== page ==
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Ranking medical innovations according to perceived health benefit

Published on Jun 1, 2016in Health policy and technology1.23
· DOI :10.1016/j.hlpt.2016.02.009
Jilles M. Fermont3
Estimated H-index: 3
(University of Oxford),
Karla Douw1
Estimated H-index: 1
(UT: University of Twente)
+ 1 AuthorsMaarten Joost IJzerman39
Estimated H-index: 39
(UT: University of Twente)
Abstract
Objectives In 2001, Fuchs and Sox published a landmark study on the relative importance for patients of thirty preselected medical innovations in the United States. About a decade later, we replicated the study in the Netherlands in response to the continuing debate on rising healthcare costs. The aims were to provide an updated list of medical innovations, categorise these according to their impact and novelty, provide a ranking according to the perceived health benefit by Dutch clinical and health technology experts, and draw conclusions for health technology policy making at a macro-level. Methods A search to identify medical innovations introduced in healthcare systems between 1990 and 2010 was performed in Medline. The authors categorised the innovations and disagreement was resolved by majority vote. Dutch health technology- and clinical experts from national agencies and medical societies ranked the innovations by means of best-worst scaling experiments in an online survey. Results Forty-one technologies (16 pharmaceuticals and 25 non-pharmaceuticals) were included. Of these, nine were categorised as big ticket technology, 24 as add-on and ten as new. Sixty-six clinical and health technology experts ranked these technologies. Self-monitoring of blood glucose and biological therapies for autoimmune diseases ranked highest. Conclusions Study limitations prevent making robust conclusions, however, results indicate that many of the identified innovations are add-on technologies, increasing health care cost at only marginal health benefit. If add-on technologies are the trend and healthcare systems aim to provide value for money, policies might need to be adjusted and research and development strategies should be informed at an earlier stage of technological development.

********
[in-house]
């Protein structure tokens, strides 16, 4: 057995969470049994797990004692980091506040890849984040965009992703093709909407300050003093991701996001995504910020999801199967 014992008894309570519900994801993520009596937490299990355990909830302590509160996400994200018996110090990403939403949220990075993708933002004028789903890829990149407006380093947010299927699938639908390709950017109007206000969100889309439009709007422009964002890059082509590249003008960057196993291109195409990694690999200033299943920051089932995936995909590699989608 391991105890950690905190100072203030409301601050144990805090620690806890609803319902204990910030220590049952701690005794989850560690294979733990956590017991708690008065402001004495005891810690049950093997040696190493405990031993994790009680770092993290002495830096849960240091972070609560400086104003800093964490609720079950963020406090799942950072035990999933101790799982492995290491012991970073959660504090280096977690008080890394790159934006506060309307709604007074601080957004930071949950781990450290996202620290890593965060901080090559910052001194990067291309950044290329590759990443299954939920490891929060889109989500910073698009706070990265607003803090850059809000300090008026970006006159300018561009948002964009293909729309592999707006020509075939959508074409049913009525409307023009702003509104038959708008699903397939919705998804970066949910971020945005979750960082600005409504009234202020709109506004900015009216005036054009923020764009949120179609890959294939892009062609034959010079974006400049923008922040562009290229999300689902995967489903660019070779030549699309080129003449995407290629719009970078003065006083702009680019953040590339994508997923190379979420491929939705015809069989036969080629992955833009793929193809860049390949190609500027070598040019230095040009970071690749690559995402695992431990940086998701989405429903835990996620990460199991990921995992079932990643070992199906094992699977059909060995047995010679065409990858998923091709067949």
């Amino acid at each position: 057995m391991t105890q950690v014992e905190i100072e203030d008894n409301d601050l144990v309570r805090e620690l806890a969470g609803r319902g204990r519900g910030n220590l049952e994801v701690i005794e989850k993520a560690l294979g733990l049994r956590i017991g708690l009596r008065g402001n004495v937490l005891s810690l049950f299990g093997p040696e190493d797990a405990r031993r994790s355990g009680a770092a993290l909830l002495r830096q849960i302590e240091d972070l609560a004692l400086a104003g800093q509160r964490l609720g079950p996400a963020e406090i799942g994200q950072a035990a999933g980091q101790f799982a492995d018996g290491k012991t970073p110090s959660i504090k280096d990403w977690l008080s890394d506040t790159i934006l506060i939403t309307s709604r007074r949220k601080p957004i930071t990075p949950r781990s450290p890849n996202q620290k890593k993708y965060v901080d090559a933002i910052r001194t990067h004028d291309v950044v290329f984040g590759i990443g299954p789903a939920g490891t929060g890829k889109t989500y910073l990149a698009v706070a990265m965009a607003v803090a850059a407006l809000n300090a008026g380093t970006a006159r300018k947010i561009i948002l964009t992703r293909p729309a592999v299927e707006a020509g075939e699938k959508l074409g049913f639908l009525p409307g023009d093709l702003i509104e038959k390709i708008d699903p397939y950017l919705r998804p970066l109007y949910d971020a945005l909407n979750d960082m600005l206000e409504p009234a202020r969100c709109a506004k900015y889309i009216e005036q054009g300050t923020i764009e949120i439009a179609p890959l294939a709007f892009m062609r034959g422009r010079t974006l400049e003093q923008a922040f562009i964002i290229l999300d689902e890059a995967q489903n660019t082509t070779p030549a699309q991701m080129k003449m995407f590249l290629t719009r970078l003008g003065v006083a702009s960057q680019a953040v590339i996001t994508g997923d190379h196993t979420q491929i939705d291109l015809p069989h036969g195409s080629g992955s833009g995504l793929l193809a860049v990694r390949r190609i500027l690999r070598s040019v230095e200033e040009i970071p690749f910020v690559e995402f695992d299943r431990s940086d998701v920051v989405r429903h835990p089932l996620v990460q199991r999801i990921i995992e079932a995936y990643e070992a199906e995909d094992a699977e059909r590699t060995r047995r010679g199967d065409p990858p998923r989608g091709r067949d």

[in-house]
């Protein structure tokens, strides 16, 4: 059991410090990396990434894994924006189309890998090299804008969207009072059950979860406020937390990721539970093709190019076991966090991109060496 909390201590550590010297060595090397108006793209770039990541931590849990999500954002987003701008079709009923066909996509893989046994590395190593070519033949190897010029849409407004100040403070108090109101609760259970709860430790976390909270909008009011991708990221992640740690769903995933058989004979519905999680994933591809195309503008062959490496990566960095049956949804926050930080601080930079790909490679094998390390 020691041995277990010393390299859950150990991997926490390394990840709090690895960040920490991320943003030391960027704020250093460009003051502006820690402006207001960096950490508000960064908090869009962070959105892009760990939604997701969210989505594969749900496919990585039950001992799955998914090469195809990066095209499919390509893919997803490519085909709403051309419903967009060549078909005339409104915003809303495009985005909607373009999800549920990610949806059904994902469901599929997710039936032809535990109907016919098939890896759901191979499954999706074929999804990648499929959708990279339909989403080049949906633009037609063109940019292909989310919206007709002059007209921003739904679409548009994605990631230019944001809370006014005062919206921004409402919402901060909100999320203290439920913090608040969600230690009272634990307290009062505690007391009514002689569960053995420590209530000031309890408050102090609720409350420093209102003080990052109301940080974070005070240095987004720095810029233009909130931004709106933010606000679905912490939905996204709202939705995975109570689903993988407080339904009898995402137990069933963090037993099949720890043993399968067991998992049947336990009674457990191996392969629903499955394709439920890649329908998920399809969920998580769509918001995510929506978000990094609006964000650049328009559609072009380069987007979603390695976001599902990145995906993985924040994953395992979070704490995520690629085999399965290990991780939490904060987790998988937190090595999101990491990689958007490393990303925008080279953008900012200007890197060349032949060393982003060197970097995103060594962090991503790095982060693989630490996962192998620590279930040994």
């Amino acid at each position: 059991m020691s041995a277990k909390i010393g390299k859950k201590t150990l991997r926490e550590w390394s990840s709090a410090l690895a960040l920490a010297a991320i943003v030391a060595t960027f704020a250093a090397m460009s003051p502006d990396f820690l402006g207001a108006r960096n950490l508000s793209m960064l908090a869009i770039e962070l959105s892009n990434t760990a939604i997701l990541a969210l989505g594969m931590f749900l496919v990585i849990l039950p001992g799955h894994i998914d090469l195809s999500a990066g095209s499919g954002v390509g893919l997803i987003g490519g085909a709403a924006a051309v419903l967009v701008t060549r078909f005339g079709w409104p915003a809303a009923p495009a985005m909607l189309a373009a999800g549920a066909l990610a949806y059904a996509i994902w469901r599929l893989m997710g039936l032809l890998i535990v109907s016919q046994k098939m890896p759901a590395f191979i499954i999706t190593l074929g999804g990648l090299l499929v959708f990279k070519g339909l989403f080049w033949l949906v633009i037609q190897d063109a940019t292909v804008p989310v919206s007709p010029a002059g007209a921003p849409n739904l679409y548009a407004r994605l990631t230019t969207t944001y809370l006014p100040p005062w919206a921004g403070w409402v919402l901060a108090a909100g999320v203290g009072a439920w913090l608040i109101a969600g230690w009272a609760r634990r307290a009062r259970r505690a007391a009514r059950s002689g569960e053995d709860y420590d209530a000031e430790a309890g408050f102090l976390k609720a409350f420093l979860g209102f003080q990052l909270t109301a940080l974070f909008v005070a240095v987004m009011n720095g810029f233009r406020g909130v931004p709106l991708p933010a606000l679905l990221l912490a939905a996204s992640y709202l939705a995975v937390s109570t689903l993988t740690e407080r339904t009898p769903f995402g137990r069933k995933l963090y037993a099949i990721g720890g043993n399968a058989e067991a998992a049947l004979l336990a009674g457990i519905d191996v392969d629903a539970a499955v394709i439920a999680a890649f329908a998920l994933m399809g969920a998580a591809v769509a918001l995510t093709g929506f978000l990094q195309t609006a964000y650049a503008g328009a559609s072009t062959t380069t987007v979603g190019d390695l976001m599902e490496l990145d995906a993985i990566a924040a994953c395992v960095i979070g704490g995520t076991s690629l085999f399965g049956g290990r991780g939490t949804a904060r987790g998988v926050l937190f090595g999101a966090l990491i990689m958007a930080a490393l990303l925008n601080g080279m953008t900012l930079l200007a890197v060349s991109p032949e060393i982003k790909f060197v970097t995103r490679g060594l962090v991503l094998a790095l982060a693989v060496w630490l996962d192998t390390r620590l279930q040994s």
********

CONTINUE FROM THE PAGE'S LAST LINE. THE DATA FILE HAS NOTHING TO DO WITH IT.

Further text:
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References21
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#1Andrew St JohnH-Index: 1
#2Wendy A. Davis (UWA: University of Western Australia)H-Index: 29
Last.Timothy M. E. Davis (UWA: University of Western Australia)H-Index: 57
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#1Ping Zhang (CDC: Centers for Disease Control and Prevention)H-Index: 37
#2Xinzhi Zhang (CDC: Centers for Disease Control and Prevention)H-Index: 25
Last.Gregory A. Nichols (KP: Kaiser Permanente)H-Index: 40
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